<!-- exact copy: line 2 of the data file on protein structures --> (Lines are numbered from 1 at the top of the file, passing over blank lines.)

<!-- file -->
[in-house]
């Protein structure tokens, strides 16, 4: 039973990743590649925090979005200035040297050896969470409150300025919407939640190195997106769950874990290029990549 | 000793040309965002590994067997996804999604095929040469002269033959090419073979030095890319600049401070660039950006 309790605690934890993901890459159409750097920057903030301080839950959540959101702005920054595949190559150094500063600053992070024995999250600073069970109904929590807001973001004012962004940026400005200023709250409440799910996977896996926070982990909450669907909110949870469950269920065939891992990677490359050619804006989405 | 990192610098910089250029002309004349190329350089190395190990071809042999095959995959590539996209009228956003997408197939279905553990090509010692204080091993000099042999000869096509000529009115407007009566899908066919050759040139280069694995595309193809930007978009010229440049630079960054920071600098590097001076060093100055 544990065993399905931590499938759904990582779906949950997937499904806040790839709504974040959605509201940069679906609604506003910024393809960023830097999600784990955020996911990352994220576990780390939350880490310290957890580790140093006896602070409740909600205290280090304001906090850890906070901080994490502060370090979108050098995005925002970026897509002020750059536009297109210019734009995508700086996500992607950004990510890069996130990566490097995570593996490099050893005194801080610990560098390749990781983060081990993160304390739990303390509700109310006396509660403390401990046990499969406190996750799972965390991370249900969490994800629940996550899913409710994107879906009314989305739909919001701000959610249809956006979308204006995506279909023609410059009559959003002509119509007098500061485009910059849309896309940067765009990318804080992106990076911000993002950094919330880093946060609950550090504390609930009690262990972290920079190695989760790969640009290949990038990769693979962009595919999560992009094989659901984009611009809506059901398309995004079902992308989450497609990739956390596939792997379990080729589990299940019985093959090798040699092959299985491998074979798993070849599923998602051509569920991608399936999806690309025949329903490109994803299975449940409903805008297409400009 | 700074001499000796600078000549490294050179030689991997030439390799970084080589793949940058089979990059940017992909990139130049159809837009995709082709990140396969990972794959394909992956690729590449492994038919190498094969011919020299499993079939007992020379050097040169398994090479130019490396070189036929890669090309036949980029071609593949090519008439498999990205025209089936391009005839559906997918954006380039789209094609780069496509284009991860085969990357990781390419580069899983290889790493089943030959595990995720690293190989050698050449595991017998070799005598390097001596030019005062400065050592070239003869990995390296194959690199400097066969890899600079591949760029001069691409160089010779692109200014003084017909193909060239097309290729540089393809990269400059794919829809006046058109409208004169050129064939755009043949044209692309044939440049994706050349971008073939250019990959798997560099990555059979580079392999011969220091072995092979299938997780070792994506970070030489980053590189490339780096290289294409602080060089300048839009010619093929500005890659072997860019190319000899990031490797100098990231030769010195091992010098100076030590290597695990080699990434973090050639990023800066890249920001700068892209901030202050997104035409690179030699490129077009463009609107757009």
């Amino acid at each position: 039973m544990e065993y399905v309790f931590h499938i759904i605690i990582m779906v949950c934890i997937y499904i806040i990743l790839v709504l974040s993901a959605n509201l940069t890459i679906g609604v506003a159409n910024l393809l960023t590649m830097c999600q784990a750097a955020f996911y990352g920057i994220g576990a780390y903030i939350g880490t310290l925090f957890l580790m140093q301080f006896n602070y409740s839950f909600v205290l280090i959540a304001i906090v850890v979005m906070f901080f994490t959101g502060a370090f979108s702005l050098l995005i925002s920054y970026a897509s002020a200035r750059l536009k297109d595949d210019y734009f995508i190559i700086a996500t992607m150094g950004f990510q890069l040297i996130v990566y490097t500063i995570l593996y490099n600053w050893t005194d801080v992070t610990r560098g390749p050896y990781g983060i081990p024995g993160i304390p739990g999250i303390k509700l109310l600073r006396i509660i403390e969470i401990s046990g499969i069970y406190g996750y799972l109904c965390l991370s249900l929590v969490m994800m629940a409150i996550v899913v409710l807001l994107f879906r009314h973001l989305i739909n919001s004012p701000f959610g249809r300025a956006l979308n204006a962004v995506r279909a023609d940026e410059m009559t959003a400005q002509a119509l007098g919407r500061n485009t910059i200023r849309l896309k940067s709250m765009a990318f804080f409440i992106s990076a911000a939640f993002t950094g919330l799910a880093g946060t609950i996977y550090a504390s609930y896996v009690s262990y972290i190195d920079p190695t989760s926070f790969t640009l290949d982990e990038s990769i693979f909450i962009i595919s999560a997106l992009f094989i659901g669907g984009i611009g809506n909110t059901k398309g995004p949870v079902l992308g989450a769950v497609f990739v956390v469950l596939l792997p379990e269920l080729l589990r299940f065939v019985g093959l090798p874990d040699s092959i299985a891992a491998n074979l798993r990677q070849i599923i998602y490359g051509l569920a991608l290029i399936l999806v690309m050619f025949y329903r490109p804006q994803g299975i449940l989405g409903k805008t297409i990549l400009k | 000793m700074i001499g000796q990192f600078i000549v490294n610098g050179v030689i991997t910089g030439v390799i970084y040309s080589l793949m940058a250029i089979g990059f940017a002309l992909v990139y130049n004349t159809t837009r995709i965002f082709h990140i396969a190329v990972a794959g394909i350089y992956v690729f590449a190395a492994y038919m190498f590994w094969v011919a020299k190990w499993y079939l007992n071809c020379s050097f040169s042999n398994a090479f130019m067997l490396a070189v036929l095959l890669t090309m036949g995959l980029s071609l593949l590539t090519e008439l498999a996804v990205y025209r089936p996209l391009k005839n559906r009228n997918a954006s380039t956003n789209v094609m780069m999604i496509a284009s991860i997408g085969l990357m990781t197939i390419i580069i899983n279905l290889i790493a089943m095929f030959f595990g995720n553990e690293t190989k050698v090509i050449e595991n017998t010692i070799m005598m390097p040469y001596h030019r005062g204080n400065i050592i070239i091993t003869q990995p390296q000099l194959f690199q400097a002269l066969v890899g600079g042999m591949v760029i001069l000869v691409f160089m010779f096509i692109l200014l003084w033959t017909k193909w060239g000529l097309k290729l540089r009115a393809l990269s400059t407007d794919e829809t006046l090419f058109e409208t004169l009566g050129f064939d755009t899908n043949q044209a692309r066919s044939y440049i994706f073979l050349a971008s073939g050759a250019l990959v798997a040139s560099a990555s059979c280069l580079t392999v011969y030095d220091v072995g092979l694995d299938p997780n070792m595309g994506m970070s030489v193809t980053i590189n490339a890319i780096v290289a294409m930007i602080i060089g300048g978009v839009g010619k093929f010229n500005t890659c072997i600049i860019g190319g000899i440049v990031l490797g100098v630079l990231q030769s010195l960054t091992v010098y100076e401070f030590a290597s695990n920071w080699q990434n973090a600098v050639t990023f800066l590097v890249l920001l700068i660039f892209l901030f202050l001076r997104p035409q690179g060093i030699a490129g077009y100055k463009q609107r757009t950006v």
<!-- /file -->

């Protein structure tokens, strides 16, 4: 039973990743590649925090979005200035040297050896969470409150300025919407939640190195997106769950874990290029990549 | 000793040309965002590994067997996804999604095929040469002269033959090419073979030095890319600049401070660039950006 309790605690934890993901890459159409750097920057903030301080839950959540959101702005920054595949190559150094500063600053992070024995999250600073069970109904929590807001973001004012962004940026400005200023709250409440799910996977896996926070982990909450669907909110949870469950269920065939891992990677490359050619804006989405 | 990192610098910089250029002309004349190329350089190395190990071809042999095959995959590539996209009228956003997408197939279905553990090509010692204080091993000099042999000869096509000529009115407007009566899908066919050759040139280069694995595309193809930007978009010229440049630079960054920071600098590097001076060093100055 544990065993399905931590499938759904990582779906949950997937499904806040790839709504974040959605509201940069679906609604506003910024393809960023830097999600784990955020996911990352994220576990780390939350880490310290957890580790140093006896602070409740909600205290280090304001906090850890906070901080994490502060370090979108050098995005925002970026897509002020750059536009297109210019734009995508700086996500992607950004990510890069996130990566490097995570593996490099050893005194801080610990560098390749990781983060081990993160304390739990303390509700109310006396509660403390401990046990499969406190996750799972965390991370249900969490994800629940996550899913409710994107879906009314989305739909919001701000959610249809956006979308204006995506279909023609410059009559959003002509119509007098500061485009910059849309896309940067765009990318804080992106990076911000993002950094919330880093946060609950550090504390609930009690262990972290920079190695989760790969640009290949990038990769693979962009595919999560992009094989659901984009611009809506059901398309995004079902992308989450497609990739956390596939792997379990080729589990299940019985093959090798040699092959299985491998074979798993070849599923998602051509569920991608399936999806690309025949329903490109994803299975449940409903805008297409400009 | 700074001499000796600078000549490294050179030689991997030439390799970084080589793949940058089979990059940017992909990139130049159809837009995709082709990140396969990972794959394909992956690729590449492994038919190498094969011919020299499993079939007992020379050097040169398994090479130019490396070189036929890669090309036949980029071609593949090519008439498999990205025209089936391009005839559906997918954006380039789209094609780069496509284009991860085969990357990781390419580069899983290889790493089943030959595990995720690293190989050698050449595991017998070799005598390097001596030019005062400065050592070239003869990995390296194959690199400097066969890899600079591949760029001069691409160089010779692109200014003084017909193909060239097309290729540089393809990269400059794919829809006046058109409208004169050129064939755009043949044209692309044939440049994706050349971008073939250019990959798997560099990555059979580079392999011969220091072995092979299938997780070792994506970070030489980053590189490339780096290289294409602080060089300048839009010619093929500005890659072997860019190319000899990031490797100098990231030769010195091992010098100076030590290597695990080699990434973090050639990023800066890249920001700068892209901030202050997104035409690179030699490129077009463009609107757009």